Trust iterator


In trust, the for loop is convenient to write because it is a syntax sugar in most cases
It’s easy to write code like Python

list_ = [1, 2, 3, 4, 5]
for item in list_:

This is true in trust:

let mut vector = vec![1, 2, 3, 4, 5];
for item in vector {
	println!("{}", item);

In the above code, the compiler does some work for us. In fact, we traverse the iterator of vector

//By default, a type that implements iterator trait is traversed directly
//Default alignment uses ` Iter() ` method, which will obtain the immutable borrowing of variables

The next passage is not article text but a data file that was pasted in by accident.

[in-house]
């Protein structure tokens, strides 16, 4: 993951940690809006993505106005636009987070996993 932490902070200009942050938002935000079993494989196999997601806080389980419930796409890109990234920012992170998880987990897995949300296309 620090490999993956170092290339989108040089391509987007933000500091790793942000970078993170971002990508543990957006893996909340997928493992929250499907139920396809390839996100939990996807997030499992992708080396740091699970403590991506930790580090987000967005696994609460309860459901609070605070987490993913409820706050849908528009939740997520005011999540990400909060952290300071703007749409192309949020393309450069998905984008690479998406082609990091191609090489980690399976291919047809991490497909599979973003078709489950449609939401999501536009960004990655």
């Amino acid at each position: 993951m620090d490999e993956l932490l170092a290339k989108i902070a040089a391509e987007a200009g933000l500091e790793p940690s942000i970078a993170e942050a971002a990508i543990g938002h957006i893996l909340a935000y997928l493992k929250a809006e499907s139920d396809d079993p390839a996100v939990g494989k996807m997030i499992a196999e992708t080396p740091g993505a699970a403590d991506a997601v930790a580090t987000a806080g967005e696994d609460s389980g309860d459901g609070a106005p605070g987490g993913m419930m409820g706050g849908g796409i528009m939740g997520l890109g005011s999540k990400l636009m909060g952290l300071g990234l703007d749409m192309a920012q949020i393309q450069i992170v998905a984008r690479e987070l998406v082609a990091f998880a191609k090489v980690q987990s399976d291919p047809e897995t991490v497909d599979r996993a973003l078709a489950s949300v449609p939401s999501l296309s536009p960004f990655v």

for item: &i32 in vector.iter() {

You may have seen code like this:

//This is actually a call to vector iter_ Mut() ` method, using its variable borrowing
for item: &mut i32 in &mut vector {

//The above code is equivalent to
for item: &mut i32 in vector.iter_mut() {

In addition to the first time, you can alsointo_iter()To transfer ownership

let vector = vec![1, 2, 3, 4, 5];
let mut iter = v.into_iter();
// println! ("{:?}",  vector);  This will report an error because the ownership of the vector has been
//Taken by ITER

reference resources:
rust std:
Trust Bible:

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